So far, we’ve said that Hadoop is a framework for building distributed computing clusters that can address the processing of large and disparate data sets. However, another way to think of Hadoop is as a storage device or storage environment. Indeed, it’s a platform upon which applications can be built that’s capable of storing petabytes of data. In addition, it can process and analyze data; delivering the results to a growing list of “big data” applications. (Admittedly, this is a very storage-centric view of a Hadoop architecture.)
We’ve also said that each node offers its local computational and storage resources to the cluster and that these nodes are based on commodity server hardware. The term sometimes used to describe the resource provisioning philosophy is “cheap and deep,” meaning that clusters composed of commodity servers (cheap) can be scaled to hundreds of nodes (deep) — all based on Apache Hadoop, which is free (and you can’t get much cheaper than free).
Given the cheap and deep mindset, component failures of one sort or another are expected over time. So Hadoop is designed to detect and handle failures. This aspect of Hadoop architecture is somewhat analogous to the early days of RAID which originally stood for Redundant Arrays of Inexpensive Disks. It was assumed that, in a storage array built from a pile of PC-class disks, drive failures would occur. The trick was to allow for drive failures without losing data. The differing RAID levels (0, 1, 3, 5, 6 and so on) offered various array configurations and drive failure recover modes.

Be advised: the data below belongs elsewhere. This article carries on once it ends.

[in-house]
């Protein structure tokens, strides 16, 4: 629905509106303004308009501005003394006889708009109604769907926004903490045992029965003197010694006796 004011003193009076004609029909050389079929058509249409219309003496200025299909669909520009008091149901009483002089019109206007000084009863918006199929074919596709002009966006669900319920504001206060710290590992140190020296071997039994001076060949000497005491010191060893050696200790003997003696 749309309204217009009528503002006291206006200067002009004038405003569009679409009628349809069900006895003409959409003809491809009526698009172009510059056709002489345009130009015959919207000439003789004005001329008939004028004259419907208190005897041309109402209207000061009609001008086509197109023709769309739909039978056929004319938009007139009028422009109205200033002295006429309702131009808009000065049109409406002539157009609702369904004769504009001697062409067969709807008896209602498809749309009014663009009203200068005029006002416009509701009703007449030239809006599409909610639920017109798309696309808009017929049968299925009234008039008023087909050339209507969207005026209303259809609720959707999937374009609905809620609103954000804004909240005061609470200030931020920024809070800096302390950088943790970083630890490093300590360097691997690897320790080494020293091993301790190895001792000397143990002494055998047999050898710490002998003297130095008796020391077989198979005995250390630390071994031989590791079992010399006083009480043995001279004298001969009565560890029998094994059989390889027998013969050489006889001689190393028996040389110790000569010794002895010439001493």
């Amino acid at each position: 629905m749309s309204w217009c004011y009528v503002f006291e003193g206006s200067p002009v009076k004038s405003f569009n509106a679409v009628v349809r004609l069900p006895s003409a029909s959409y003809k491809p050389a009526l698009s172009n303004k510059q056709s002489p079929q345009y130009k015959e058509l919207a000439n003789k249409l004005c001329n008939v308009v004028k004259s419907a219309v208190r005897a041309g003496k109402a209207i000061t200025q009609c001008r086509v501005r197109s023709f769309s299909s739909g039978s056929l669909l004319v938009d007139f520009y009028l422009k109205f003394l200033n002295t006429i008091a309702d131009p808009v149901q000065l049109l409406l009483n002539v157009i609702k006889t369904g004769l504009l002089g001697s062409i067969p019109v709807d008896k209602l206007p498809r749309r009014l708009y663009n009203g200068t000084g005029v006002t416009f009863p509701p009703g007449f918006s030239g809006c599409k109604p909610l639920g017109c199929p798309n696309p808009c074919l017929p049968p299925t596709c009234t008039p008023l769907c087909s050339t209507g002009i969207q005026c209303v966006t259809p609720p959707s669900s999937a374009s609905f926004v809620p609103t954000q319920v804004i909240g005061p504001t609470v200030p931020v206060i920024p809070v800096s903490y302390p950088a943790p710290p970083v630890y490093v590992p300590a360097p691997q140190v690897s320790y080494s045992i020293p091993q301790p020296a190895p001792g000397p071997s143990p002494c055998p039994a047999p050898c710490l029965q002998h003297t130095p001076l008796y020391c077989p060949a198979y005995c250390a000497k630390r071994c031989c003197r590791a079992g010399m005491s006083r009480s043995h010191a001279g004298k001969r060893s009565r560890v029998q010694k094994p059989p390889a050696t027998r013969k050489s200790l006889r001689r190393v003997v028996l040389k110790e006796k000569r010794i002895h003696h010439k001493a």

Indeed, Hadoop can be thought of as a redundant array of inexpensive servers (RAIS). Hadoop also assumes that hardware failures across redundant servers will be a normal operational occurrence and therefore has recovery processes built-in. Many of these are implemented in the Hadoop Distributed File System (HDFS). For example, when data is ingested, it’s broken down into data blocks (the default is 64 MB blocks). Blocks are copied multiple times and then distributed — both the originals and the copies — across DataNodes. HDFS makes two copies by default, and one is typically written to a different server rack. This copy and distribution process is managed by a NameNode. If a DataNode server fails for any reason, including internal disk failure, the NameNode will find missing data residing elsewhere in the cluster, allowing processing to continue while the failed node is restarted or replaced.
Even so, there are some glaring omissions. Recovering from the loss of a DataNode is relatively easy compared to that of a NameNode outage. In current versions of Apache Hadoop, there’s no automated recovery provision made for a non-functional NameNode. The Hadoop NameNode is a notorious single point of failure (SPOF) — a situation not unlike that of a RAID array where a single controller is a SPOF. Loss of a NameNode halts the cluster and can result in data loss if corruption occurs and data can’t be recovered. In addition, restarting the NameNode can take hours for larger clusters (assuming the data is recoverable).
The lack of an automated NameNode failover mode and other Apache Hadoop shortcomings (JobTracker is another SPOF) create an opening for commercial vendors eager to sell “enterprise-ready” alternatives. One of the ways these vendors generally do this is to essentially support Apache Hadoop through APIs to the core Hadoop components like HDFS along with their own modifications, some open and others proprietary. The list of vendors that fall into this category includes (but isn’t limited to):